The selection of the pieces on loan was carried out with the aim of highlighting relationships between the works in the collections of the Museo de Arte de Ponce and those of the Met. Flaming June and The Wild Rose series, for example, will be exhibited alongside works by Leighton and Burne-Jones in Gallery 800, a grand gateway to other galleries of the period. Gallery 808, dedicated to 19th-century British painting, will host The Flight of a Heretic, 1559.

It should be noted that the presentation will bring together Flaming June and Leighton’s Lachrymae (1894-95, The Met). These are two of Leighton’s last monumental oil paintings, made during the same period and first exhibited together in the artist’s studio in 1895. However, their formal and thematic connections have never been fully appreciated. Although the two works have been in several exhibitions together, this is the first time they will be shown side by side.

The Wild Rose Small Series, which includes The Prince Enters the Wood, The King and His Court and The Sleeping Beauty, will be presented alongside Burne-Jones’s The Love Song (1868-77, The Met), which was commissioned by the same patron, William Graham, whose romantic tastes profoundly shaped the artist’s style. This reunion can only happen at the Met, as The Love Song’s fragile condition has prevented it from traveling since 2006.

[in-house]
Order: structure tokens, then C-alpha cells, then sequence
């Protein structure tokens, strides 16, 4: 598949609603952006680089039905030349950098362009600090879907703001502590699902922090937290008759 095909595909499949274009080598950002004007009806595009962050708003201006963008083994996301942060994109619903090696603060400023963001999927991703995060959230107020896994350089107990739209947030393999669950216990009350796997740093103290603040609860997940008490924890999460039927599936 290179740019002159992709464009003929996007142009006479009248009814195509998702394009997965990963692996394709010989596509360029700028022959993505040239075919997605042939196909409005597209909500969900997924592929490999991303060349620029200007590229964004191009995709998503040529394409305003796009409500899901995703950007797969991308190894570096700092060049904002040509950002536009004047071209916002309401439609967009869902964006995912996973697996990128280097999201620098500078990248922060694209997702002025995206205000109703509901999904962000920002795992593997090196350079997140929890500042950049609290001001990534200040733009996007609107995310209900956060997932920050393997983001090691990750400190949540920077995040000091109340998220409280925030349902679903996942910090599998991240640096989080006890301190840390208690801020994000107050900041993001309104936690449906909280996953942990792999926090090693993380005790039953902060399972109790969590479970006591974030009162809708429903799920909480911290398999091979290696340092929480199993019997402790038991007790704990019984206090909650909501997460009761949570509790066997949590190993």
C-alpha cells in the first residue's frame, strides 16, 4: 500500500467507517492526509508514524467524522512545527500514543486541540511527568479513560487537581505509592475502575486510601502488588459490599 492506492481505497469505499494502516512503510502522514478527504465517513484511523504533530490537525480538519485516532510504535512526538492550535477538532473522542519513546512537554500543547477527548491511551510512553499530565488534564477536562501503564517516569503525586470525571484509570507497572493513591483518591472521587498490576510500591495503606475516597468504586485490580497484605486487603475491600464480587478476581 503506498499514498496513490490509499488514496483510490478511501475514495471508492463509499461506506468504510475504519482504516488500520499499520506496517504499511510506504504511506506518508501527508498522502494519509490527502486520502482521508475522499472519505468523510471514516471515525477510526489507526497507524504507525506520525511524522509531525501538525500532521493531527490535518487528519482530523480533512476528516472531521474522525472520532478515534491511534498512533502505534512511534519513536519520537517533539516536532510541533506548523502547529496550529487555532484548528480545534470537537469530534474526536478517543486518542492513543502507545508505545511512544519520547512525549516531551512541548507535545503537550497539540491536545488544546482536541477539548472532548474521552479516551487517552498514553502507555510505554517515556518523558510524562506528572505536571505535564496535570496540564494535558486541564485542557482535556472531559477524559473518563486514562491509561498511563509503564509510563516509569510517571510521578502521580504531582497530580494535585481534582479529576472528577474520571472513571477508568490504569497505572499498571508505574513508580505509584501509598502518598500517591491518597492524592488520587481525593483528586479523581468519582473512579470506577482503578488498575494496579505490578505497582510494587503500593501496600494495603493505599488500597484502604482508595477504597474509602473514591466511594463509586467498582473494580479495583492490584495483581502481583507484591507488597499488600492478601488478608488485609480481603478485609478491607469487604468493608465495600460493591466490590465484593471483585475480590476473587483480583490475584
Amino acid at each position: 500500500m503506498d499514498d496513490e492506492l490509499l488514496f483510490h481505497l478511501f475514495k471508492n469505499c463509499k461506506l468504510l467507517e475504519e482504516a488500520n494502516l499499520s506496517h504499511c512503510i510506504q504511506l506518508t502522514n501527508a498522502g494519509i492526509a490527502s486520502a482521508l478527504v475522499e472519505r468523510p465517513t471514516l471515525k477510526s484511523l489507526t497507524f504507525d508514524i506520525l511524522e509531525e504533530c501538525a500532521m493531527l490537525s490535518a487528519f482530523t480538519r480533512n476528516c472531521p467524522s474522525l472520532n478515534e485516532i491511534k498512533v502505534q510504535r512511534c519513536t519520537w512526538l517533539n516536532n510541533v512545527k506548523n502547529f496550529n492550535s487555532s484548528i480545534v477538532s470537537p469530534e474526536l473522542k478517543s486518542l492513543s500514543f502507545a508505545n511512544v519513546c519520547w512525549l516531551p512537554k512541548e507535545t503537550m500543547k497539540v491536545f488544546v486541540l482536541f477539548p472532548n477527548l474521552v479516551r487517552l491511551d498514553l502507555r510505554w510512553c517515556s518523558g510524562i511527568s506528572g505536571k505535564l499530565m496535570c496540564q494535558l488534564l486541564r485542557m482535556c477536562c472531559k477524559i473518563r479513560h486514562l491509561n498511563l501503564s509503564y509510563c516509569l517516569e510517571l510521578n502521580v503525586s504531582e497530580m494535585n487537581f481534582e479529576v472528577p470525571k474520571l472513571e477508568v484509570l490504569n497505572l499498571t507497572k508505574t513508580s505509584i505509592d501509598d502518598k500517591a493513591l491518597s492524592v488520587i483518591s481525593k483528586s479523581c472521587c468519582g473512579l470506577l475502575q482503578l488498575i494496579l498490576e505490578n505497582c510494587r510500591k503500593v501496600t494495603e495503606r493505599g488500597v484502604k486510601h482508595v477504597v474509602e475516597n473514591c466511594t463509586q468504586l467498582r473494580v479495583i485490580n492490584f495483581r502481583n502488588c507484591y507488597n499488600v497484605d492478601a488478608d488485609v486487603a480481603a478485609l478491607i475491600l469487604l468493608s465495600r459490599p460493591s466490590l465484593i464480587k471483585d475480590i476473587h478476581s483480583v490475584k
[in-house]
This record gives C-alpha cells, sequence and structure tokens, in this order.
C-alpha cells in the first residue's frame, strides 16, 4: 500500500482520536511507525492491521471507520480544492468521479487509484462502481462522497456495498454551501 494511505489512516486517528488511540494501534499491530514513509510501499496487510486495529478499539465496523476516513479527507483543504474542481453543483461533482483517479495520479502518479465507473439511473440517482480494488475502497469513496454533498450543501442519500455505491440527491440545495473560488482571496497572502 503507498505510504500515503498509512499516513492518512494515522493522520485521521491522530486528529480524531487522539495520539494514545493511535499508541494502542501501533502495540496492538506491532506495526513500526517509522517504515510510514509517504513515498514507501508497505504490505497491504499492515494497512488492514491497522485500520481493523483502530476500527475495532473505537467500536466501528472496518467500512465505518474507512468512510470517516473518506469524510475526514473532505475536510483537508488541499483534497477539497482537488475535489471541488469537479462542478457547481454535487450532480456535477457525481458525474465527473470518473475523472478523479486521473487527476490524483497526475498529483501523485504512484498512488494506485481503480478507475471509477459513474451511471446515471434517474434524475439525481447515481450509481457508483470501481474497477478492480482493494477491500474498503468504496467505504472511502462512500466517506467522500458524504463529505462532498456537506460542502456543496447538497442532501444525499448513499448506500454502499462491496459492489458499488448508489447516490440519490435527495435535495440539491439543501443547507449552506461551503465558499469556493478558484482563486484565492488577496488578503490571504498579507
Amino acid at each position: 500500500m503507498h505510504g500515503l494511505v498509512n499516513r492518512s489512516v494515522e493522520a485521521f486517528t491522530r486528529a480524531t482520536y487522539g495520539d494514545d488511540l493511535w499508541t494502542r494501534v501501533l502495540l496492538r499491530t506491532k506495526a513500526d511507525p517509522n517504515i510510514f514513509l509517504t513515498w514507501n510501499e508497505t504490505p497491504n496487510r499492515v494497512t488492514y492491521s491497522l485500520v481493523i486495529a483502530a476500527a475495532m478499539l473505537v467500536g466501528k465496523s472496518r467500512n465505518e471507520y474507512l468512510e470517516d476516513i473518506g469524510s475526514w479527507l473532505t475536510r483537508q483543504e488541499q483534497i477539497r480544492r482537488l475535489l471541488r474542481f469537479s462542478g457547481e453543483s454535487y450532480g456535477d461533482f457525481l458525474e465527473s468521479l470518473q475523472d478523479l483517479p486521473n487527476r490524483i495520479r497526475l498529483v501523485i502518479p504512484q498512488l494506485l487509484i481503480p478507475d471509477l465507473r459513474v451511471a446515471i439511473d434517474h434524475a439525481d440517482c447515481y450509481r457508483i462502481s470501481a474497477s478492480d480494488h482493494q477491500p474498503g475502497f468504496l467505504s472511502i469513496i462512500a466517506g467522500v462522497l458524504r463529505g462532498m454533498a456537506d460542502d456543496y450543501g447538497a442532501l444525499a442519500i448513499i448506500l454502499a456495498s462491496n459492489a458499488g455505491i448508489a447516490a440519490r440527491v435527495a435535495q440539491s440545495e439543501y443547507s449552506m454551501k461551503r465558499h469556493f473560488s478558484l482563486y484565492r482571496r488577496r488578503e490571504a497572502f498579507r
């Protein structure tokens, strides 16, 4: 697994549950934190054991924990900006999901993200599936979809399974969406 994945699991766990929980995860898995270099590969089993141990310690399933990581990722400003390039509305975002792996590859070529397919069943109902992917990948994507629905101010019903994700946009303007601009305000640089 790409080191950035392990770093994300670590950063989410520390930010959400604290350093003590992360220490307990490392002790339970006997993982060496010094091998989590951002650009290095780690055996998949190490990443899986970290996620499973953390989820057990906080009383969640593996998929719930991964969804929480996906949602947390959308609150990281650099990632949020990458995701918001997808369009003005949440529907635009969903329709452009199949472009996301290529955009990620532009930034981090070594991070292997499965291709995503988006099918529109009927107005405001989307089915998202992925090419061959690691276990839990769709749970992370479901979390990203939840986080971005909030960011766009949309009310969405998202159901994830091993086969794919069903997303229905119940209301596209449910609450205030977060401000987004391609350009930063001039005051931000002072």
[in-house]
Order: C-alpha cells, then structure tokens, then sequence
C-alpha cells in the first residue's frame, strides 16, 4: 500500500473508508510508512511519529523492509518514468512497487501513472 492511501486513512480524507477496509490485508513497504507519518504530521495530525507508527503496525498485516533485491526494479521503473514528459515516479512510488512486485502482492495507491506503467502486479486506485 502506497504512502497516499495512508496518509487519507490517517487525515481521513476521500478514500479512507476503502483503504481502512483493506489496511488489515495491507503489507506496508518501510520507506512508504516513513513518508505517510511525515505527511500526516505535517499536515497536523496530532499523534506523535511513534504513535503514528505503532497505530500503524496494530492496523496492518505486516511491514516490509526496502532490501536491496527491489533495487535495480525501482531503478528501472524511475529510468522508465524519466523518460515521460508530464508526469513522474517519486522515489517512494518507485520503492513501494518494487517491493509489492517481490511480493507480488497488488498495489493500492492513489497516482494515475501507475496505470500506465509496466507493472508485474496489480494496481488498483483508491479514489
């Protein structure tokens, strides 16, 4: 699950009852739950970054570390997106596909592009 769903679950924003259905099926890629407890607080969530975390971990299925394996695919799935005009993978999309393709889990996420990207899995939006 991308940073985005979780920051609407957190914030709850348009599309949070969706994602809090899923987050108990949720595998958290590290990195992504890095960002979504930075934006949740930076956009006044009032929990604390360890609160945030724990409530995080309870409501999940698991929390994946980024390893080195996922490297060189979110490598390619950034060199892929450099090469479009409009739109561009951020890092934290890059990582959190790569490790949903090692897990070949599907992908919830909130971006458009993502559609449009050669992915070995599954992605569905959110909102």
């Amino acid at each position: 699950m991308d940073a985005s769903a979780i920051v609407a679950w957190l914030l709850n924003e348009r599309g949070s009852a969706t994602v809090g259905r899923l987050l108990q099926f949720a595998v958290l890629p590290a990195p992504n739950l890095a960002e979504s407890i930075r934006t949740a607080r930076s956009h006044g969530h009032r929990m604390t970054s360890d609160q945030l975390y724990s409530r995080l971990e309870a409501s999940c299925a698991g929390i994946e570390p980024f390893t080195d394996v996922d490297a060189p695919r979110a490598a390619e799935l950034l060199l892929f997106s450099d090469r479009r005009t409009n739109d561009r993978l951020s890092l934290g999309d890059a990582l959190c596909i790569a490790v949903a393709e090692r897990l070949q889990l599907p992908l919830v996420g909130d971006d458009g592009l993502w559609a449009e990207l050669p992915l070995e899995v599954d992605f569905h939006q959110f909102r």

The Flight of a Heretic, 1559 will have as its counterpart Ferdinand attracted by Millais’s Ariel (1848-49), which is at the Met on long-term loan courtesy of a private collection. The presentation of two early works by Millais cannot be seen in any other museum outside the UK. It encapsulates the artistic development of Millais, the most gifted of all the Pre-Raphaelites, as his strict naturalism gave way to a broadly attractive style.

In the weeks leading up to its public unveiling, Flaming June will undergo a technical examination and analysis at the Met’s Departments of Painting Conservation and Scientific Research, using techniques including infrared reflectography, X-radiography and macro-X-ray fluorescence. . The painting has never before been subjected to such in-depth study, raising the potential to uncover new insights into the development of Leighton’s composition.